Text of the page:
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Editorial – Nzinga Graham, MD

Nzinga Graham, MDWe can effect change…

According to the CDC, approximately 70% of American adults are overweight or obese, and this number is only increasing. We know the risks associated with being overweight/obese – diabetes, hypertension, heart disease, certain forms of cancers, etc, so this is certainly a public health crisis worth our attention. Now more than ever, patients are looking to the Internet, social media, friends and family for information on how to gain and maintain health. There is a myriad of information out there, some true, most exaggerated, about the best way to lose weight and improve health. From eating clean to intermittent fasting, it can be hard for physicians, let alone the public, to decipher what is useful and will ultimately accomplish the goal of keeping us all healthy. Patients are looking for ways to advocate for themselves and are often not looking to us for guidance on this very important health concern.  It seems like every few years, there is either a new fad diet (insert cookie diet here) or a documentary that pops up, touting that it holds the answer to weight loss or health.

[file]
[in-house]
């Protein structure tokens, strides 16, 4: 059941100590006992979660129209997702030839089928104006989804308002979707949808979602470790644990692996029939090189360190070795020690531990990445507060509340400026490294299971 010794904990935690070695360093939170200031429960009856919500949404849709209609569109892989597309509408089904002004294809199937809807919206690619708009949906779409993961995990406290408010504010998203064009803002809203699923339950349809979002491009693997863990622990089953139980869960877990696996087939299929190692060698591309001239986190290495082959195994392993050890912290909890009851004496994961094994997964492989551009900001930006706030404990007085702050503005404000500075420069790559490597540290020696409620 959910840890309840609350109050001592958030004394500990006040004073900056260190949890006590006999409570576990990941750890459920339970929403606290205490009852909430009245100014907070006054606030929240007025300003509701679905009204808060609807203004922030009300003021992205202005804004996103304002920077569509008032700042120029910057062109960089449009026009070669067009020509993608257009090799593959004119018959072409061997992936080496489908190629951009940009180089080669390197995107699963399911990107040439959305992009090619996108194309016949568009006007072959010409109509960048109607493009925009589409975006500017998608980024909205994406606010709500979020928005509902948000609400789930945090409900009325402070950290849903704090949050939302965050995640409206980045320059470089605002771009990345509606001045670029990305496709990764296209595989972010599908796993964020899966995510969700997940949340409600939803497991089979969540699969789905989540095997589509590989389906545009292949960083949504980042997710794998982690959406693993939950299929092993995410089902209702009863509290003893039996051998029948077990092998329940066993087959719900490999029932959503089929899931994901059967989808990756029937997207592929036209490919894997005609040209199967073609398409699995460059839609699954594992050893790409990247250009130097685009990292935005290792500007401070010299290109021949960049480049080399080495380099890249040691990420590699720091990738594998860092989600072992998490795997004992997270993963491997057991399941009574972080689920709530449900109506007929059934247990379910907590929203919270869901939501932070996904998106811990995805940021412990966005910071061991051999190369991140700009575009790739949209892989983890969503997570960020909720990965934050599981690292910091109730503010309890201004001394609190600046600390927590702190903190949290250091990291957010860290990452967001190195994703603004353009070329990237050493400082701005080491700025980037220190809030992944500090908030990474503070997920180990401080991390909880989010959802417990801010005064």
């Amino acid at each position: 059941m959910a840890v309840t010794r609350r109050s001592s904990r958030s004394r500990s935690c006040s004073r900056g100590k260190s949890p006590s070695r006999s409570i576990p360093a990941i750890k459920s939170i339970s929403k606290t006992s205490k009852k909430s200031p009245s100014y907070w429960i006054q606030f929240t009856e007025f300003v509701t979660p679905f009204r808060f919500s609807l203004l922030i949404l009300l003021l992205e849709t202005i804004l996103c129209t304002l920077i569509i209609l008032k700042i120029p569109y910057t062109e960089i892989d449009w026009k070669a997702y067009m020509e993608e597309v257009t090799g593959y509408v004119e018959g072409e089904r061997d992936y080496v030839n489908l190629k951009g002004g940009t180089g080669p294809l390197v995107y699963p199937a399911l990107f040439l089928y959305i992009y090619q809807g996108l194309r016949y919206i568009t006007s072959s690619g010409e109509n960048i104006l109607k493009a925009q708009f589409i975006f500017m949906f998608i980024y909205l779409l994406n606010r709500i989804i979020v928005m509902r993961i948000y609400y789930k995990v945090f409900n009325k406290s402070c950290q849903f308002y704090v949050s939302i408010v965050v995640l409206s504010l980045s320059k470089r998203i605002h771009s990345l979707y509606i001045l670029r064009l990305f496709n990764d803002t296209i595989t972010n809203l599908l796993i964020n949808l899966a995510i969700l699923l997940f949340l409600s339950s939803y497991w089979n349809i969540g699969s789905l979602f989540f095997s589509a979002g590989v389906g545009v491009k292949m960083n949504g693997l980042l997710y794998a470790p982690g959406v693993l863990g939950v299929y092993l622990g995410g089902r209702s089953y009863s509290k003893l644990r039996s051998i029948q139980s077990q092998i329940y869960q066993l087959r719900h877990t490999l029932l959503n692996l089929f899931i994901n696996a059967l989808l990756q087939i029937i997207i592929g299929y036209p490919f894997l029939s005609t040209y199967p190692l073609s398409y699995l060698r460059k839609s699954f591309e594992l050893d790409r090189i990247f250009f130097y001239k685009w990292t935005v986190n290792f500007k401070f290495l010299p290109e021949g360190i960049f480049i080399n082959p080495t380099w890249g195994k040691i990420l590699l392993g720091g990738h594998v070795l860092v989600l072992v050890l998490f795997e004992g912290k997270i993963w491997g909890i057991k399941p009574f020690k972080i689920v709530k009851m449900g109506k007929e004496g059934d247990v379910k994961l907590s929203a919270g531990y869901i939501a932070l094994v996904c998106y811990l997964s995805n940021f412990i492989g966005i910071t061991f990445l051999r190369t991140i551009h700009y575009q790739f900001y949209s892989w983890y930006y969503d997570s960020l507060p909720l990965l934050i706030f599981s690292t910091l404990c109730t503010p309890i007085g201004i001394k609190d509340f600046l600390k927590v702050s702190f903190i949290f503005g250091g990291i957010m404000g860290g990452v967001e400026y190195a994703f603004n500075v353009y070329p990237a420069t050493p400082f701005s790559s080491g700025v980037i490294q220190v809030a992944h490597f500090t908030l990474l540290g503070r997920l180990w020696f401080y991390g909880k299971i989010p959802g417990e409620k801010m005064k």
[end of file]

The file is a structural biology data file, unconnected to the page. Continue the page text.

Where does one start? The latest dietary guidelines now recommend limiting red meat, added sugars, saturated fats and sodium, avoiding processed foods and emphasizing fruits and vegetables, whole grains, healthy oils. It has long been held that we should aim for at least 150 minutes of moderate physical activity per week. Being able to impart this to patients at different educational levels in a concrete way can be difficult, let alone time-consuming. We also need to share this in a compelling way so that patients are motivated to stick to it, as patients (ourselves included) often want the fastest, quickest, easiest option. After recently attending a number of sessions on health and diet, I have found this saying by Michael Pollan to be the most down-to-earth when it comes to healthy eating “Eat food. Not too much. Mostly plants.” The age-old wisdom of Nike “Just Do It” applies well to physical activity.

This is certainly the ideal and achievable by most, but for some patients how realistic is this? As a full-time family doc with administrative roles and “extracurricular” passions, it can be hard for me to follow this all of the time. How much harder is it for patients who live in less-than-safe neighborhoods on limited budgets working multiple jobs to make ends meet in food desert areas? Beyond the role counselor/educator, we do still have a role to play as advocate. We want to keep the message simple but we certainly don’t want to over-simplify the problem. Thankfully, there are many creative minds actively working to address the complexities of this issue. I certainly appreciate all of my colleagues working in the social determinants domain investigating food insecurity and food deserts, promoting safe communities, education, wellness, healthcare access and the like. Together, we can continue this momentum that is building. Together, we can effect change to ensure health for all.